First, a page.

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Sayin' 'Howdy' to Senate candidates

By Judith Pannebaker BCC Editor

Photo by Judith Pannebaker
Patricia Moffitt, daughter of Texas Senate District 24 candidate Dr. Brent Mapes joined him at the Bandera County Republican Women meeting in October.

Photo by Judith Pannebaker
Jon Cobb, candidate for Texas Senate District 24, has proved to be a faithful participant in the meetings of the County Republican Women.

Four candidates vying for Texas Senate District 24 spoke to members and guests who attended the October meeting of the Bandera County Republican Women.
Current State Senator Troy Fraser of Horseshoe Bay has chosen not to run for another term. He was first elected to the office in 1996, representing Bandera, Bell, Blanco, Brown, Burnet, Callahan, Comanche, Coryell, Gillespie, Hamilton, Kerr, Lampasas, Llano, Mills and San Saba counties, as well as portions of Taylor and Travis counties. During his tenure, however, elected officials in Bandera County elected officials never managed to meet Fraser on their home turf.
On the other hand, state senate hopefuls, Ryan Downton, CJ Grisham, Dr. Brent Mayes and Jon Cobb - on another visit - happily made a trek to the Cowboy Capital.
Mayes, a retired physician and former small business owner, who lives in Fredericksburg, believes that "no issue is more important than water." Decrying the former and current situation at Medina Lake, he said there is a district-wide lack of accountability and transparency with regard to LCRA and BAM. "LCRA needs to be audited. They cannot be a law unto themselves."
According to Mayes, the three main problems surrounding water include state over-regulation of local government and water districts; non-local for-profit and governmental entities wanting to take local water, particularly large cities like San Antonio; and on-going attempts to erode the property rights of the owners of ground water. "Rural districts are under assault by urban centers that want our water and resources," he said.
Mayes entered "politicking" because he feels "the world is going to hell in a hand basket." He continued, "If we want to save Texas, we're going to have to save it ourselves."
Considering an unsecured border an existential threat to the state, he advocates that employers, both public and private, use eVerify during the hiring process; stop in-state tuition, EMS and social services to illegal aliens and prohibit sanctuary cities. "The Democrats want them for votes and the Republicans want the cheap labor," he opined.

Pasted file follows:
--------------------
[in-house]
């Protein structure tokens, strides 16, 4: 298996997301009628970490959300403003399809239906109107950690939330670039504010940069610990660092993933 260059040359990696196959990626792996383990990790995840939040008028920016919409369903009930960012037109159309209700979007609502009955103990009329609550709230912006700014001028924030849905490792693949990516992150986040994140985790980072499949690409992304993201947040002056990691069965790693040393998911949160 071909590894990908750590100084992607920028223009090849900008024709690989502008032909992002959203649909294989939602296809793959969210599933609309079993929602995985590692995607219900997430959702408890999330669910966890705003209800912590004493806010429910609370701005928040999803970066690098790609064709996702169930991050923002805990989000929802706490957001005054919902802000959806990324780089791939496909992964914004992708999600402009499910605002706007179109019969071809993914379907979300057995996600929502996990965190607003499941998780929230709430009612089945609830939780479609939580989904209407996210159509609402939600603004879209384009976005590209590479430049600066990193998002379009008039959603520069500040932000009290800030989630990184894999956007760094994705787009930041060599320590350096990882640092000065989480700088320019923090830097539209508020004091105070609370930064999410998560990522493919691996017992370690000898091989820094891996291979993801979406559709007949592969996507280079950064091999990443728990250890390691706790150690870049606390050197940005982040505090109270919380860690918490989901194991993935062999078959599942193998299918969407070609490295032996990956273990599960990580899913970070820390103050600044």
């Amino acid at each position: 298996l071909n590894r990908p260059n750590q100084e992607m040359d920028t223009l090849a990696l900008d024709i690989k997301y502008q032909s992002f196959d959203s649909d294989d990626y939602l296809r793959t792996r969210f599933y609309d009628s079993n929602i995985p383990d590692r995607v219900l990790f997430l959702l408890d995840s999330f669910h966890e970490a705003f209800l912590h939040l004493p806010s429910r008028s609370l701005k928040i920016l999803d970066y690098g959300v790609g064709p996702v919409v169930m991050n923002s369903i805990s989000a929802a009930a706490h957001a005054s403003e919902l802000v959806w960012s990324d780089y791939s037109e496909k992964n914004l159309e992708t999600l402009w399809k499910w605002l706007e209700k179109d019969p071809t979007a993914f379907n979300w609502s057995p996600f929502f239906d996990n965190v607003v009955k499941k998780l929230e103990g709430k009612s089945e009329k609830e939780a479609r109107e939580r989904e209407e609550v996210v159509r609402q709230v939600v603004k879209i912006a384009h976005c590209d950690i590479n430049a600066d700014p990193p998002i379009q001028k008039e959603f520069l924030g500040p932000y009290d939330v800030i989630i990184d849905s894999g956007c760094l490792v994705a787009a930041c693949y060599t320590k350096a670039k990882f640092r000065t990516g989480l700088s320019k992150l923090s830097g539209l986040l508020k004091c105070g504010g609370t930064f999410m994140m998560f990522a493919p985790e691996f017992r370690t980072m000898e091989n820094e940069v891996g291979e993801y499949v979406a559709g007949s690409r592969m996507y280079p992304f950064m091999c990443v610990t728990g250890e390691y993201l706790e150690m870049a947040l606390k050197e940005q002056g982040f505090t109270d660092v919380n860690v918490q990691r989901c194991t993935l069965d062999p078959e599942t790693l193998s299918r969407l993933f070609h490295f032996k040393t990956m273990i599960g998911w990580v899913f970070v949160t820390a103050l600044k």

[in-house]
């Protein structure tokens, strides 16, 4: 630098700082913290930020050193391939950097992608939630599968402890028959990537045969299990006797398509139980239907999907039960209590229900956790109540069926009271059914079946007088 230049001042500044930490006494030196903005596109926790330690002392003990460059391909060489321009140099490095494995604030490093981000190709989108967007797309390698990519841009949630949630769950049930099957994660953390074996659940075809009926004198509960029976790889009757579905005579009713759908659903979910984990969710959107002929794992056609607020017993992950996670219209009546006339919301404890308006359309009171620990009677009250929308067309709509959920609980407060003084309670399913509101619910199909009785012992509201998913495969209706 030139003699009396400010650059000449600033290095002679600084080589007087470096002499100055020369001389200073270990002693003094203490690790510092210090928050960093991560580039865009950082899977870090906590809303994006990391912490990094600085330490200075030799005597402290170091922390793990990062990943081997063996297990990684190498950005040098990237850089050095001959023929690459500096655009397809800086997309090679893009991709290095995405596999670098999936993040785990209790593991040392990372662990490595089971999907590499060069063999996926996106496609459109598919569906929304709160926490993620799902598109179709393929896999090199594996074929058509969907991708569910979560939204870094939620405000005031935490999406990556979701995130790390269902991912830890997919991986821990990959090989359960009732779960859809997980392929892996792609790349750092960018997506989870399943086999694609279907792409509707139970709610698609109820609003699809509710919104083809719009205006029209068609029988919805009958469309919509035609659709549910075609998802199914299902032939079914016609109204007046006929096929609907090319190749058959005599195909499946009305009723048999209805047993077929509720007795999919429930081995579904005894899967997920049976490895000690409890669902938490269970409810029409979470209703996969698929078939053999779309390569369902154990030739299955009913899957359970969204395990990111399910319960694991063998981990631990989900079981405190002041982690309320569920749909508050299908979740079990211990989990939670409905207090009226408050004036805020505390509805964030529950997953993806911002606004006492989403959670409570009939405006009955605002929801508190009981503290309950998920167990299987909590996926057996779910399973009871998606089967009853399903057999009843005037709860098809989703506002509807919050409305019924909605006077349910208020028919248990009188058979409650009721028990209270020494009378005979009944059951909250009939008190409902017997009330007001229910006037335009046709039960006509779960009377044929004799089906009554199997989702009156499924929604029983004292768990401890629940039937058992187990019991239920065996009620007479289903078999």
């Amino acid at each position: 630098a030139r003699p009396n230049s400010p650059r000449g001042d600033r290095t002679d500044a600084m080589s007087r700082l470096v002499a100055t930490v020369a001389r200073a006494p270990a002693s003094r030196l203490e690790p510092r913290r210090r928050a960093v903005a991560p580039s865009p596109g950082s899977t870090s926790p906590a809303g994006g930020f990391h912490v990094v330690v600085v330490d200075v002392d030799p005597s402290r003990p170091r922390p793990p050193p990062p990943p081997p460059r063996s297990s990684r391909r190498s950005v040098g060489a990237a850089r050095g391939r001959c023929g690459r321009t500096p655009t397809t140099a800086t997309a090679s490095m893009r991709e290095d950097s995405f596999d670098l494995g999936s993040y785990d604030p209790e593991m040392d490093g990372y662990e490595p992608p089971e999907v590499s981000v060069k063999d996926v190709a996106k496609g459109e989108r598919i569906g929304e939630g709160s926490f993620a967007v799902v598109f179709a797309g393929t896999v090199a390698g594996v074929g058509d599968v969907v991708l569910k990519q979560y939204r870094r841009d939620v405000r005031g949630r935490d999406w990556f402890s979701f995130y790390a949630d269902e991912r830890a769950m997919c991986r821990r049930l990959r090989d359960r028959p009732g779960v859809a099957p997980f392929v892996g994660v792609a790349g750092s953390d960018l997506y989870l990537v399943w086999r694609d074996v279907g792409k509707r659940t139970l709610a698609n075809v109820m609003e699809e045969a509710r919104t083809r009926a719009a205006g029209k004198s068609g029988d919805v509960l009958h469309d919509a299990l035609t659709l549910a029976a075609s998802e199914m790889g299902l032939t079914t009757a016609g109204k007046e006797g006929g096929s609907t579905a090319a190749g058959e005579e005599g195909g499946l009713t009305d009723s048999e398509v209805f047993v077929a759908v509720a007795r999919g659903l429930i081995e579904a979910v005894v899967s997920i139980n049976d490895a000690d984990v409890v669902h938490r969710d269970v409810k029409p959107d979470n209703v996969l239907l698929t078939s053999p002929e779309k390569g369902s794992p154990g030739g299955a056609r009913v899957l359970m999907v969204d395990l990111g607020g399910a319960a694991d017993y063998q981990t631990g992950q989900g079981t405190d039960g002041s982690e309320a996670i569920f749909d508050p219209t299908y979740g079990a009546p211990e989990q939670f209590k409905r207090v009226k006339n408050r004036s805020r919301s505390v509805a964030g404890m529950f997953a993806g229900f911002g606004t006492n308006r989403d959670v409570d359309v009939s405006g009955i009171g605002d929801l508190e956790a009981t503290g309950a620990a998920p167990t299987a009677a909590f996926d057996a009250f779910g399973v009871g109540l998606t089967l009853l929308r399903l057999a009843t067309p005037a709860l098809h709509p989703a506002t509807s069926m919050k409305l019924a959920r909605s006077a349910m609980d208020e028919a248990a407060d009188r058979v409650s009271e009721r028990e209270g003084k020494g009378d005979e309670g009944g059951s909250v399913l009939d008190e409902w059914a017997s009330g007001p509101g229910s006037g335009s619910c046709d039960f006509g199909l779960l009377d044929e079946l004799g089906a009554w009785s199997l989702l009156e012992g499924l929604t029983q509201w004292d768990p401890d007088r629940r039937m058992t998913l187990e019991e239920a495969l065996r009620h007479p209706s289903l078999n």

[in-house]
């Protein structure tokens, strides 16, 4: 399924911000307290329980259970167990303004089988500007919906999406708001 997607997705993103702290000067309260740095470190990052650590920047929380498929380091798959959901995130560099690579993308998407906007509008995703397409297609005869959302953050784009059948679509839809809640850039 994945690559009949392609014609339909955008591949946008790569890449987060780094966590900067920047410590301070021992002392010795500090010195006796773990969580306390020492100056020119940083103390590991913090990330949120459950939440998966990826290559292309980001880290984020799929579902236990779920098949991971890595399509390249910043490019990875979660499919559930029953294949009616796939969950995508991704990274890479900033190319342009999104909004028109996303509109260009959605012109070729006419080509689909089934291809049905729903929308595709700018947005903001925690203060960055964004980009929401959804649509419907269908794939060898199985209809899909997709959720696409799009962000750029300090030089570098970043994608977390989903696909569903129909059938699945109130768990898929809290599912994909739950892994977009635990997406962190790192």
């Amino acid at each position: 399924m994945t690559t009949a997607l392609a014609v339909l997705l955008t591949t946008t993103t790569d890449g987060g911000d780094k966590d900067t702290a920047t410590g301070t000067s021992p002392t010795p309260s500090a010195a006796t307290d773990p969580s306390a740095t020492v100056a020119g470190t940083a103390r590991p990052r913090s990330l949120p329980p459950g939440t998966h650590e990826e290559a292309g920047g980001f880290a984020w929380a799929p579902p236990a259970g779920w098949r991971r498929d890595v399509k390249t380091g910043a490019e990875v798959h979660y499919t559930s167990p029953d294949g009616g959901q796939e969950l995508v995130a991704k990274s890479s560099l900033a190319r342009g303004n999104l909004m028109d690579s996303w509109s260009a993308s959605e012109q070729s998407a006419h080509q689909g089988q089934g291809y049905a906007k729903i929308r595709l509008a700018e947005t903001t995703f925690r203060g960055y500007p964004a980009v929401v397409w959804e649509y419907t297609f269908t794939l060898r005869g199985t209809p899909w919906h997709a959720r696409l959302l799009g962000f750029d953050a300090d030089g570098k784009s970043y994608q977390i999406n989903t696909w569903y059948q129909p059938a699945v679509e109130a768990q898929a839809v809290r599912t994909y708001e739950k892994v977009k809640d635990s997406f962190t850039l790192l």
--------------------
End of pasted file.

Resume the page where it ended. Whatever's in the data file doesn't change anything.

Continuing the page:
Regarding his commitment, Mayes said. "My opponents have day jobs. I have the will and ability to be a full-time representative."
Taking respectful exception to Mayes' statement, Cobb said the Texas Legislature wasn't designed to be a full-time job. "Because the 'thieves are in town every two years,' the makeup of the Texas Legislature allows people with jobs and small businesses to be elected and to govern the state," he said.
Calling Texas the "greatest state in the greatest country in the history of the world," Cobb deplored the face that the state is falling behind in power, water, infrastructure and roads and bridges. These items, along with border security, would become his priorities as a state senator.
Cobb advocates building a 40-foot wall to secure the southern border and sending the bill to the federal government of reimbursement. "If they don't want to reimburse the state, we'll take the feds to court," he said.
"I'm a firm believer in low tech solutions to problems. Technical solutions don't always work. However, until the border is 100 percent sealed, there can be no solution to illegal immigration."
A audience member noted that walls only deter people from crossing if there are guards on them able to use deadly force. "Would you be willing to do that?" the man asked.
"I won't go on the record as saying I'm willing to shoot people who cross the border illegally," Cobb rejoined. "It's a lot easier to detain them."
However, he did go on the record - along with other candidates, Mayes, Downton and Grisham - with a promise never to vote for an unfunded mandate. "The legislature never raises taxes on Texas citizens because they disingenuously shift the burden to another level of government," Cobb said. "This is not a conservative principle and unfunded mandates are not sustainable."
Cobb also promised to fight for rural Texas - of which Bandera County is a prime example. "Nobody in Austin cares about Bandera, Llano or Kerrville, but if we lose rural Texas, we have lost everything."